What is IDEA?
The term "special education" generally refers to programs offered under the IDEA, which requires that all students who have a disability specified in the law receive a “free and appropriate public education” (FAPE). Students are eligible for federally funded special education services under IDEA if they have one of a number of specific disabilities.
IDEA, along with the state regulations that define how Texas implements the federal requirements, establish a very specific process for how a student is identified and tested and how modifications to instruction, discipline, or placement will be determined and changed.
What is Section 504?
Section 504 prohibits discrimination based solely upon disability in any program receiving federal financial assistance.
Students who have a condition meeting the general definition of a disability but who do not fall into one of the IDEA categories might be eligible for accommodations under Section 504. Such accommodations might include modification of instruction, grading, or placement.
Unlike IDEA, Section 504 does not describe a specific procedure for identifying disabilities and deciding on accommodations. Instead, school districts set their own policies, but most use a process very similar to that used for special education students.
The procedures outlined below are applicable to IDEA, but many districts use a similar process for Section 504.
What should you do if you think a student may need special services?
Students must be assessed to determine if special instruction or related services are necessary for the student to benefit fully from the educational program:
- When the student is suspected of having a disability
- After a referral of assessment is made by a classroom teacher or other source (any person with reason to believe that a student may need special services can refer that student for testing)
- Within 60 days from the date the referral was initiated
- With consent from the parent or legal guardian
- According to very particular procedural protections for the student and parents
- At the school’s cost
How are placement and services determined?
- Admission, review and dismissal (ARD) committees make all decisions concerning: whether a student is eligible for services; the placement or setting in which the student will receive those services; at what point the child no longer needs special education; and, at least initially, what specific services the student needs.
- An ARD committee is composed, at a minimum, of a student’s parents, an administrator, a representative from special education and a regular education teacher if the student will be educated in the regular setting. In some circumstances, there may be additional members. Other nonvoting participants may be included if they are needed to provide helpful input.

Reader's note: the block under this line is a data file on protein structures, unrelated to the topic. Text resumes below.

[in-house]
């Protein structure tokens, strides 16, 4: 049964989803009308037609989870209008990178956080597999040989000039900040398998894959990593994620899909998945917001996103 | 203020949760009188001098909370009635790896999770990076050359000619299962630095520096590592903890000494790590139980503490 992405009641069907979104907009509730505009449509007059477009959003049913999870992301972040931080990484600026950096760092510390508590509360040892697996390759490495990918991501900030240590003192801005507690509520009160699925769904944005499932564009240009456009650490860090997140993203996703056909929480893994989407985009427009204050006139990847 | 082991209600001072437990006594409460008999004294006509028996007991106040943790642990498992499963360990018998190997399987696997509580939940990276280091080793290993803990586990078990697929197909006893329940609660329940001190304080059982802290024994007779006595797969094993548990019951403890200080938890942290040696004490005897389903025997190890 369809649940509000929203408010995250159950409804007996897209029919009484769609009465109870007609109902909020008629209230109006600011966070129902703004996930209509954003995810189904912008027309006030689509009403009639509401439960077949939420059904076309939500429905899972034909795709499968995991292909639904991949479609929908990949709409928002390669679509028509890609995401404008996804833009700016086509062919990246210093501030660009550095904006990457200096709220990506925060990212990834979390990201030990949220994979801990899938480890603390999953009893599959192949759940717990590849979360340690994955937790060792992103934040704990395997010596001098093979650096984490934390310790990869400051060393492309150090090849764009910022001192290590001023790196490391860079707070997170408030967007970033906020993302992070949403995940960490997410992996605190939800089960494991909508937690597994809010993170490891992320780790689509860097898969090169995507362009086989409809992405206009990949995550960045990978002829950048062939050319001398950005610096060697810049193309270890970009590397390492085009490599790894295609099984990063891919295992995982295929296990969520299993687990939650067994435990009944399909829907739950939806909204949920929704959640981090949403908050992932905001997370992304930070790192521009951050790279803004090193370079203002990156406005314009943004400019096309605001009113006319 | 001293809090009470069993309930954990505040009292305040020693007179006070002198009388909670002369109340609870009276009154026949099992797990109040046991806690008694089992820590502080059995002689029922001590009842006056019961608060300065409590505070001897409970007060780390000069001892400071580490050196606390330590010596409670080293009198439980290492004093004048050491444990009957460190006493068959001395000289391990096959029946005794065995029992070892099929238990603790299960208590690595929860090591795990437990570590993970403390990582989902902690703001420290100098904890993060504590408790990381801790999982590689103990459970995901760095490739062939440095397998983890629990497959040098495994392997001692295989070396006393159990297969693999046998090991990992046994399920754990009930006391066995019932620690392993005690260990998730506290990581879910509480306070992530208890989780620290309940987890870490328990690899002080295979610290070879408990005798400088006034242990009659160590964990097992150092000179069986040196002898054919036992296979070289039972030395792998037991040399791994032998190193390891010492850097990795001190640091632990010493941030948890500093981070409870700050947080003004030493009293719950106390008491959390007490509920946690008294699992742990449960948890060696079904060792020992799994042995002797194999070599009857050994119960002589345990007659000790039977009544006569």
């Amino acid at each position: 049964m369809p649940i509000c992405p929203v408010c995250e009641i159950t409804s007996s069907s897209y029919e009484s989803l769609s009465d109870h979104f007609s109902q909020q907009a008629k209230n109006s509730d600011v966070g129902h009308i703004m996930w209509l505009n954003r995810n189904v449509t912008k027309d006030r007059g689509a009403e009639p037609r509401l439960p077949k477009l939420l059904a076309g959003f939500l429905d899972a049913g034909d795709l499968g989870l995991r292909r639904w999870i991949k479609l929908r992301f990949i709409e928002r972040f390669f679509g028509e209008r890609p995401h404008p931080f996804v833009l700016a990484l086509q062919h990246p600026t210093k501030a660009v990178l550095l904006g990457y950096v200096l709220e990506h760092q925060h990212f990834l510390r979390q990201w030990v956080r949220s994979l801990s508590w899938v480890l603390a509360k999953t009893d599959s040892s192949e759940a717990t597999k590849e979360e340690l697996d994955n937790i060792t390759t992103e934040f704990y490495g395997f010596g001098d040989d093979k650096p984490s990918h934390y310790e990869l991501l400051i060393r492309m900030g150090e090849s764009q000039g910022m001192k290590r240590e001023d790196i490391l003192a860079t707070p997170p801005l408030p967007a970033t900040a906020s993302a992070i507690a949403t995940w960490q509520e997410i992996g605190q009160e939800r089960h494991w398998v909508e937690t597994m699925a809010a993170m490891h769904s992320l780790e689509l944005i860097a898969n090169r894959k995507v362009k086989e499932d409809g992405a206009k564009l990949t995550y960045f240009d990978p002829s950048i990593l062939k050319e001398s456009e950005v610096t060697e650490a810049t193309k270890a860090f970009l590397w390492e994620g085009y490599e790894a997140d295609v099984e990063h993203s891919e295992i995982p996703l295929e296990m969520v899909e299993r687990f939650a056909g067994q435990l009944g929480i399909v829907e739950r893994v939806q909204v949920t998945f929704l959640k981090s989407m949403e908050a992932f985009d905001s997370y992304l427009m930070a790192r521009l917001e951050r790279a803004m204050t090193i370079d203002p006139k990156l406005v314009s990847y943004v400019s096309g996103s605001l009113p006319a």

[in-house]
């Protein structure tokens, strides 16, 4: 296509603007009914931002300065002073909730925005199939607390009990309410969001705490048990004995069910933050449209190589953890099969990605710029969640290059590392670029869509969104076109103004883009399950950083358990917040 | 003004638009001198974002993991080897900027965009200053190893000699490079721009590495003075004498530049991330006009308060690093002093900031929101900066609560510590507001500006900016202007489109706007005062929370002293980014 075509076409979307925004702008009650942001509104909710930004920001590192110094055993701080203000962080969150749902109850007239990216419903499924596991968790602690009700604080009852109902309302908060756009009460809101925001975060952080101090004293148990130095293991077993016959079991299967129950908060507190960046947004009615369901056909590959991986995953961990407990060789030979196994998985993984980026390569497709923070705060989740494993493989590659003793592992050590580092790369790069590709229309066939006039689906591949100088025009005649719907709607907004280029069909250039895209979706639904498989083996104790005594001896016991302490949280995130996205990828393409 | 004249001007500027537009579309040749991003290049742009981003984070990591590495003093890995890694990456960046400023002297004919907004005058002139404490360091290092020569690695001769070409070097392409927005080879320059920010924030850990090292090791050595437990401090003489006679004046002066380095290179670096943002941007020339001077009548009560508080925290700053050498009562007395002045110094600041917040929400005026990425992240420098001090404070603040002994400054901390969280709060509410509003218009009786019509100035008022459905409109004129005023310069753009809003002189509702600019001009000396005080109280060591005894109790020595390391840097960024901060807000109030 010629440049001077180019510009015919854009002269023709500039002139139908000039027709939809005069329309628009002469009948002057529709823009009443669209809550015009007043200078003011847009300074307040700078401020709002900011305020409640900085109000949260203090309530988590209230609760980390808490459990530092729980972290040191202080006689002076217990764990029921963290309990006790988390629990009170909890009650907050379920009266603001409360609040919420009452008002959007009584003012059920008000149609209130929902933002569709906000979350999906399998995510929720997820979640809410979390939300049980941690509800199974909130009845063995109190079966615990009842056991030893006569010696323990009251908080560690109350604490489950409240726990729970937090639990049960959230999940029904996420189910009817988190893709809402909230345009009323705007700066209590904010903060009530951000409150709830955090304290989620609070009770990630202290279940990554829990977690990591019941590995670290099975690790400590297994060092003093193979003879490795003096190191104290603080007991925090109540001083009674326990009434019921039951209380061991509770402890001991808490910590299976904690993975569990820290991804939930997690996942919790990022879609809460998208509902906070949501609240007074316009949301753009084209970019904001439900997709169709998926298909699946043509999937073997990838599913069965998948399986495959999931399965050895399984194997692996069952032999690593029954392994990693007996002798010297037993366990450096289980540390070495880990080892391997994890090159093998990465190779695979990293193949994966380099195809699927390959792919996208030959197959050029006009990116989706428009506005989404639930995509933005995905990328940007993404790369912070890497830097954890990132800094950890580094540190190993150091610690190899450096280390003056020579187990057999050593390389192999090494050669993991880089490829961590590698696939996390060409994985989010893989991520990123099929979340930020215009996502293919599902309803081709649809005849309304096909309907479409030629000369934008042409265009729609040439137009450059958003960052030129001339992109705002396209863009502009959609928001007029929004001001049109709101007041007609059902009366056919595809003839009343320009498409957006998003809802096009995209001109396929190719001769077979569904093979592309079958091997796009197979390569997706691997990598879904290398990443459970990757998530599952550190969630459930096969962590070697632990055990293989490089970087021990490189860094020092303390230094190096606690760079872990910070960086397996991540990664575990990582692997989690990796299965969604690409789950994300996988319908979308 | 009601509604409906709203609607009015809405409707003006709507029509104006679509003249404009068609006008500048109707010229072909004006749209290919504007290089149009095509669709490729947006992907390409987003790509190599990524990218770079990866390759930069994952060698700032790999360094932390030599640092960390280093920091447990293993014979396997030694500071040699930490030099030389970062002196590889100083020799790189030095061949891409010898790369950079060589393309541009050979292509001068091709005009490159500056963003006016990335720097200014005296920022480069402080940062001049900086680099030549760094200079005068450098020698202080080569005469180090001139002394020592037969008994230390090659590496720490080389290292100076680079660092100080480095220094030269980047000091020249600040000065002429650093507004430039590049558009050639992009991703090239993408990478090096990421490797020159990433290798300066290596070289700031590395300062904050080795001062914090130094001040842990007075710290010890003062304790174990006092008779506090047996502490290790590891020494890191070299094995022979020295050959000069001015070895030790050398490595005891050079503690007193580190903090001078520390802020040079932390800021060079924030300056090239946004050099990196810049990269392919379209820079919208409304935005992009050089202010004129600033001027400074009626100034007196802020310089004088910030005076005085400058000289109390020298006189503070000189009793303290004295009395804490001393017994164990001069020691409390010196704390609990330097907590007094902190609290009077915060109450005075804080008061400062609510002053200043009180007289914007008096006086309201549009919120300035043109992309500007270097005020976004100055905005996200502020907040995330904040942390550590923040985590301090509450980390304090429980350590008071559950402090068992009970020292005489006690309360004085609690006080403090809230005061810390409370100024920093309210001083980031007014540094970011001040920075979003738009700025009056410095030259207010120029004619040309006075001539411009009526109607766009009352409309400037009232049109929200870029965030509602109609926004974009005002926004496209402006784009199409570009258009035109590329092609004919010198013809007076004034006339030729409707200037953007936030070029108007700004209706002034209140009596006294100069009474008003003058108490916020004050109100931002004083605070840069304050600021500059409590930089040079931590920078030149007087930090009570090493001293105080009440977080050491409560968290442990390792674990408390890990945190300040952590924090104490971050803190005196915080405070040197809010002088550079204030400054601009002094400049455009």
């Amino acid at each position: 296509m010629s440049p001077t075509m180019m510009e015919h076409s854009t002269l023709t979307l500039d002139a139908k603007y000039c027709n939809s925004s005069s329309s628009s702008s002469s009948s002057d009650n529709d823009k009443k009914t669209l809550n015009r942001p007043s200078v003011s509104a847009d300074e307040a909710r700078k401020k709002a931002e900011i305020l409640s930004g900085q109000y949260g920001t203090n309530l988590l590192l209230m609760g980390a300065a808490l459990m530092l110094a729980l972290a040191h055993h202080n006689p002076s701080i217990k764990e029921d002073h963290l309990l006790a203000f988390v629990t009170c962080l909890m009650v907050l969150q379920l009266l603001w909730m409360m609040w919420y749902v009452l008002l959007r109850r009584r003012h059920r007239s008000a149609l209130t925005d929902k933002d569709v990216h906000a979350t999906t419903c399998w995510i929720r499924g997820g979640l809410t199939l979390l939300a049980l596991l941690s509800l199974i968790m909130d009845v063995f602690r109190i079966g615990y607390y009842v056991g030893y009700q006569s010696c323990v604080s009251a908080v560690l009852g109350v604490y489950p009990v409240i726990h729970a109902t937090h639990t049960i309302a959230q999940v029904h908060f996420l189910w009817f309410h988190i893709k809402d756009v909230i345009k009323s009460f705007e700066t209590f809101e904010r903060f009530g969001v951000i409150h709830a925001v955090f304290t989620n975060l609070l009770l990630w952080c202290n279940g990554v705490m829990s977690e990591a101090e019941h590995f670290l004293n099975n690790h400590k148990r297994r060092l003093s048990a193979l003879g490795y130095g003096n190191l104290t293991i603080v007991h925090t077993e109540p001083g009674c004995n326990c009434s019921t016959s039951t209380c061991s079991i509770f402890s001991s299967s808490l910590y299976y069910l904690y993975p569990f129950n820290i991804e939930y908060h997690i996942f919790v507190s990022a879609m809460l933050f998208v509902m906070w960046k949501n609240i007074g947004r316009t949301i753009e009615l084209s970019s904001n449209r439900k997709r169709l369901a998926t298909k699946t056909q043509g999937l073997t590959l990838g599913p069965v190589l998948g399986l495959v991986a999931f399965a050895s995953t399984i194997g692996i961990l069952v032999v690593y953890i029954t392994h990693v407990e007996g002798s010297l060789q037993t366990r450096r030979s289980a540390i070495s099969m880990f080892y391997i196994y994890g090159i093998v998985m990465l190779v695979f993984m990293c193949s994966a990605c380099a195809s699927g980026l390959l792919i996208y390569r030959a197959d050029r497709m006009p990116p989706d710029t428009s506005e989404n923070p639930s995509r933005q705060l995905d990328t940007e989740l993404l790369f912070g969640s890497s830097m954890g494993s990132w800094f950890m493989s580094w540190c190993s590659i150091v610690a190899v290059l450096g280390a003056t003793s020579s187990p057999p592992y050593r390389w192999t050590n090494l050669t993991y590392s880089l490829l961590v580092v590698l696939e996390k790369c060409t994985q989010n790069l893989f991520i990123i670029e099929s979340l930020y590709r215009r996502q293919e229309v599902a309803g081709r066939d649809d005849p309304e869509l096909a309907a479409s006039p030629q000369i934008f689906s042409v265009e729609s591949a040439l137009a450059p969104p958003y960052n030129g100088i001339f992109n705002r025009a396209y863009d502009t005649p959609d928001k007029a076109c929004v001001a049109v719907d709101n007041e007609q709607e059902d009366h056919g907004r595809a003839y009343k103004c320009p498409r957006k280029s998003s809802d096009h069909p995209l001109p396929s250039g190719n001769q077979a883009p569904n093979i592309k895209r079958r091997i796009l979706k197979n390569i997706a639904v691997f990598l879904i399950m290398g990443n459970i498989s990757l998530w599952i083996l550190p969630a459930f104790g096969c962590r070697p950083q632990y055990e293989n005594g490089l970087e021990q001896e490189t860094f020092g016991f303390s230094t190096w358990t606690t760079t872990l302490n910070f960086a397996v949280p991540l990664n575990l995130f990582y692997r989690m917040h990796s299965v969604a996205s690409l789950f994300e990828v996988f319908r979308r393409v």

- ARD committees develop an individualized education program (IEP) for each student. An IEP sets out goals for a particular student and specifies how those goals will be met. It may also include instructions for special therapy services, adaptive technology, modified class work or a special behavioral intervention plan (BIP). If a student’s class work needs to be modified, those modifications must be initially developed through the ARD process and placed in the IEP.
Where should students with disabilities be educated?
- IDEA presumes that students with disabilities will be educated with their peers without disabilities in the least restrictive environment (LRE) that is appropriate. (This is where the concept of inclusion comes from.)
- Districts must provide supplementary aids and services necessary to make placement with peers without disabilities possible, such as computer-assisted technology, special furniture, a modified curriculum, training for the teacher or provision of a special education teacher or aide—in short, whatever device or service is necessary for the satisfactory implementation of the IEP in the regular classroom setting.
- When a student is placed in a more restrictive setting, the district must be able to show that the regular setting was not appropriate for implementation of that student’s IEP.
- If the education of the other students in a class would be significantly impaired by the presence of a particular student with a disability, then that class is not an appropriate placement for that student. However, consideration first must be given to all supplementary aids and services that might accommodate the student in that setting.
What exactly is an IEP?
- An IEP is an official document developed by an ARD committee that records all aspects of a student’s educational program.
- An IEP should include, at a minimum, annual goals, short-term instructional objectives, and all special education and related services to be provided to a particular student.
- Districts are responsible for seeing that all aspects of IEPs are properly implemented.
- Teachers are required to follow the modifications set forth in IEPs.
Each teacher of a student with disabilities should be given relevant sections of that student’s IEP.